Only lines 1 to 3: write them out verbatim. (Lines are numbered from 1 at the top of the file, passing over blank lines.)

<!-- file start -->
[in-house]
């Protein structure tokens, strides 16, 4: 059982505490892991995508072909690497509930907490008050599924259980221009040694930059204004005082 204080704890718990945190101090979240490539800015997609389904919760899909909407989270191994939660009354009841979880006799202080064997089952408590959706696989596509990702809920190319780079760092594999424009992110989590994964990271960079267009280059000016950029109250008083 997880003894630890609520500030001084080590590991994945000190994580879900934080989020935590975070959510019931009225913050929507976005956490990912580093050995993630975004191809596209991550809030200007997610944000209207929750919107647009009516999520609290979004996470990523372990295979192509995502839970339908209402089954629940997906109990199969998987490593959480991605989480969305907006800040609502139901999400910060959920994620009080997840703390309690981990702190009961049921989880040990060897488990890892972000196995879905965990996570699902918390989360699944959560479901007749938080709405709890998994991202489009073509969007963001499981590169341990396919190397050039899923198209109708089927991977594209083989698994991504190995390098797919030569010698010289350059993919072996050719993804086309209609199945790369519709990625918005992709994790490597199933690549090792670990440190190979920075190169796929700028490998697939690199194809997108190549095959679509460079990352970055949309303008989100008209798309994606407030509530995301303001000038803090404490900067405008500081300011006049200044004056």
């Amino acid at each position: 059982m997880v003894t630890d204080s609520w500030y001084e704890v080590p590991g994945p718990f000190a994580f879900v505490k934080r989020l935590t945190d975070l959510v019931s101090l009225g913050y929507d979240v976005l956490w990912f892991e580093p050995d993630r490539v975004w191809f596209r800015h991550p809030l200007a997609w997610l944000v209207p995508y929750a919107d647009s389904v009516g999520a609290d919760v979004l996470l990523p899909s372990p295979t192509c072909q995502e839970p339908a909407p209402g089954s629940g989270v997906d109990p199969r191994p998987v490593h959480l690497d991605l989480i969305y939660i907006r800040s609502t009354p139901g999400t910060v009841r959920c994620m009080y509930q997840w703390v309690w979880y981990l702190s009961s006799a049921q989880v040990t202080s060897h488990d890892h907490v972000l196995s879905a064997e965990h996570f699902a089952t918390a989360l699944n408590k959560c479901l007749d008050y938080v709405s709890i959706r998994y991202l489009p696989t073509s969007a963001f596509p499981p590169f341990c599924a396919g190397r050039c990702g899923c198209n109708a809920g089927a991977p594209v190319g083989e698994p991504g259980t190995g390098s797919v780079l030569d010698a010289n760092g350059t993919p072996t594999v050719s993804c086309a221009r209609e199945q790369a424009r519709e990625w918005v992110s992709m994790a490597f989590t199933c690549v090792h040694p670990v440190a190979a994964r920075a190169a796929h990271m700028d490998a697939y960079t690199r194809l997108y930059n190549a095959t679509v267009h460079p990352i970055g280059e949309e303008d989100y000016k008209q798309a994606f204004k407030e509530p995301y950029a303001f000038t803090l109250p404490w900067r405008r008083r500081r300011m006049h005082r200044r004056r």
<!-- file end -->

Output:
[in-house]
């Protein structure tokens, strides 16, 4: 059982505490892991995508072909690497509930907490008050599924259980221009040694930059204004005082 204080704890718990945190101090979240490539800015997609389904919760899909909407989270191994939660009354009841979880006799202080064997089952408590959706696989596509990702809920190319780079760092594999424009992110989590994964990271960079267009280059000016950029109250008083 997880003894630890609520500030001084080590590991994945000190994580879900934080989020935590975070959510019931009225913050929507976005956490990912580093050995993630975004191809596209991550809030200007997610944000209207929750919107647009009516999520609290979004996470990523372990295979192509995502839970339908209402089954629940997906109990199969998987490593959480991605989480969305907006800040609502139901999400910060959920994620009080997840703390309690981990702190009961049921989880040990060897488990890892972000196995879905965990996570699902918390989360699944959560479901007749938080709405709890998994991202489009073509969007963001499981590169341990396919190397050039899923198209109708089927991977594209083989698994991504190995390098797919030569010698010289350059993919072996050719993804086309209609199945790369519709990625918005992709994790490597199933690549090792670990440190190979920075190169796929700028490998697939690199194809997108190549095959679509460079990352970055949309303008989100008209798309994606407030509530995301303001000038803090404490900067405008500081300011006049200044004056």
């Amino acid at each position: 059982m997880v003894t630890d204080s609520w500030y001084e704890v080590p590991g994945p718990f000190a994580f879900v505490k934080r989020l935590t945190d975070l959510v019931s101090l009225g913050y929507d979240v976005l956490w990912f892991e580093p050995d993630r490539v975004w191809f596209r800015h991550p809030l200007a997609w997610l944000v209207p995508y929750a919107d647009s389904v009516g999520a609290d919760v979004l996470l990523p899909s372990p295979t192509c072909q995502e839970p339908a909407p209402g089954s629940g989270v997906d109990p199969r191994p998987v490593h959480l690497d991605l989480i969305y939660i907006r800040s609502t009354p139901g999400t910060v009841r959920c994620m009080y509930q997840w703390v309690w979880y981990l702190s009961s006799a049921q989880v040990t202080s060897h488990d890892h907490v972000l196995s879905a064997e965990h996570f699902a089952t918390a989360l699944n408590k959560c479901l007749d008050y938080v709405s709890i959706r998994y991202l489009p696989t073509s969007a963001f596509p499981p590169f341990c599924a396919g190397r050039c990702g899923c198209n109708a809920g089927a991977p594209v190319g083989e698994p991504g259980t190995g390098s797919v780079l030569d010698a010289n760092g350059t993919p072996t594999v050719s993804c086309a221009r209609e199945q790369a424009r519709e990625w918005v992110s992709m994790a490597f989590t199933c690549v090792h040694p670990v440190a190979a994964r920075a190169a796929h990271m700028d490998a697939y960079t690199r194809l997108y930059n190549a095959t679509v267009h460079p990352i970055g280059e949309e303008d989100y000016k008209q798309a994606f204004k407030e509530p995301y950029a303001f000038t803090l109250p404490w900067r405008r008083r500081r300011m006049h005082r200044r004056r």